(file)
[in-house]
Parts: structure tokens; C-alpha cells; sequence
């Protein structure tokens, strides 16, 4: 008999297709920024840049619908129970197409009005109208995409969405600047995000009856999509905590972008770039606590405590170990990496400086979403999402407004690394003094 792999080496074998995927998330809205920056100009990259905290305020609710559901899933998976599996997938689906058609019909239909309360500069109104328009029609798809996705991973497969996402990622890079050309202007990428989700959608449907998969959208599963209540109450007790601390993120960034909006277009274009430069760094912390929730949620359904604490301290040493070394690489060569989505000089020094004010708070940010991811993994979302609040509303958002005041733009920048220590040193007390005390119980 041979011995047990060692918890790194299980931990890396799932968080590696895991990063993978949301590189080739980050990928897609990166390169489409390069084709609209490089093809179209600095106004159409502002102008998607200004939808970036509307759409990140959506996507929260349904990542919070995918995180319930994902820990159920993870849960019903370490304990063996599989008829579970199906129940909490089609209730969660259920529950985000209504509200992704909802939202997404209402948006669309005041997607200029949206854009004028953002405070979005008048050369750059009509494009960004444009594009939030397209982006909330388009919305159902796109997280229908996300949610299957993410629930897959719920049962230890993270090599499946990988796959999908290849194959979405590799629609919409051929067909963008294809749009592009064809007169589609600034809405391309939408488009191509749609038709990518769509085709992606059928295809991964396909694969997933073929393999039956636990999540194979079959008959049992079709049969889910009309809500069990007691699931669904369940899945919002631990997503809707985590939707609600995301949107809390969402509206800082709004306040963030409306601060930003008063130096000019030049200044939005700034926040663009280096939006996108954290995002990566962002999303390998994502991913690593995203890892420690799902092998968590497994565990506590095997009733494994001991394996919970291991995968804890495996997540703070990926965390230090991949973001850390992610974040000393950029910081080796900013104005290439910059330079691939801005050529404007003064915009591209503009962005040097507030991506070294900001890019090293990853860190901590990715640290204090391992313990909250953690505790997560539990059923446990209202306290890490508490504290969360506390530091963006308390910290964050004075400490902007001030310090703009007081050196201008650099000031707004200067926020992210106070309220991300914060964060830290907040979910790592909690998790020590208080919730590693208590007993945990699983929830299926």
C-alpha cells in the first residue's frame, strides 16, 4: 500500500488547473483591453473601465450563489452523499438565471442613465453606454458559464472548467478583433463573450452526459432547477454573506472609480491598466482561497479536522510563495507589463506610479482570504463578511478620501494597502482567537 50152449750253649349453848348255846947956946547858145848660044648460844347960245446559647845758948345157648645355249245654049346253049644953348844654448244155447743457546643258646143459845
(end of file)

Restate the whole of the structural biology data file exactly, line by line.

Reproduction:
[in-house]
Parts: structure tokens; C-alpha cells; sequence
């Protein structure tokens, strides 16, 4: 008999297709920024840049619908129970197409009005109208995409969405600047995000009856999509905590972008770039606590405590170990990496400086979403999402407004690394003094 792999080496074998995927998330809205920056100009990259905290305020609710559901899933998976599996997938689906058609019909239909309360500069109104328009029609798809996705991973497969996402990622890079050309202007990428989700959608449907998969959208599963209540109450007790601390993120960034909006277009274009430069760094912390929730949620359904604490301290040493070394690489060569989505000089020094004010708070940010991811993994979302609040509303958002005041733009920048220590040193007390005390119980 041979011995047990060692918890790194299980931990890396799932968080590696895991990063993978949301590189080739980050990928897609990166390169489409390069084709609209490089093809179209600095106004159409502002102008998607200004939808970036509307759409990140959506996507929260349904990542919070995918995180319930994902820990159920993870849960019903370490304990063996599989008829579970199906129940909490089609209730969660259920529950985000209504509200992704909802939202997404209402948006669309005041997607200029949206854009004028953002405070979005008048050369750059009509494009960004444009594009939030397209982006909330388009919305159902796109997280229908996300949610299957993410629930897959719920049962230890993270090599499946990988796959999908290849194959979405590799629609919409051929067909963008294809749009592009064809007169589609600034809405391309939408488009191509749609038709990518769509085709992606059928295809991964396909694969997933073929393999039956636990999540194979079959008959049992079709049969889910009309809500069990007691699931669904369940899945919002631990997503809707985590939707609600995301949107809390969402509206800082709004306040963030409306601060930003008063130096000019030049200044939005700034926040663009280096939006996108954290995002990566962002999303390998994502991913690593995203890892420690799902092998968590497994565990506590095997009733494994001991394996919970291991995968804890495996997540703070990926965390230090991949973001850390992610974040000393950029910081080796900013104005290439910059330079691939801005050529404007003064915009591209503009962005040097507030991506070294900001890019090293990853860190901590990715640290204090391992313990909250953690505790997560539990059923446990209202306290890490508490504290969360506390530091963006308390910290964050004075400490902007001030310090703009007081050196201008650099000031707004200067926020992210106070309220991300914060964060830290907040979910790592909690998790020590208080919730590693208590007993945990699983929830299926």
C-alpha cells in the first residue's frame, strides 16, 4: 500500500488547473483591453473601465450563489452523499438565471442613465453606454458559464472548467478583433463573450452526459432547477454573506472609480491598466482561497479536522510563495507589463506610479482570504463578511478620501494597502482567537 50152449750253649349453848348255846947956946547858145848660044648460844347960245446559647845758948345157648645355249245654049346253049644953348844654448244155447743457546643258646143459845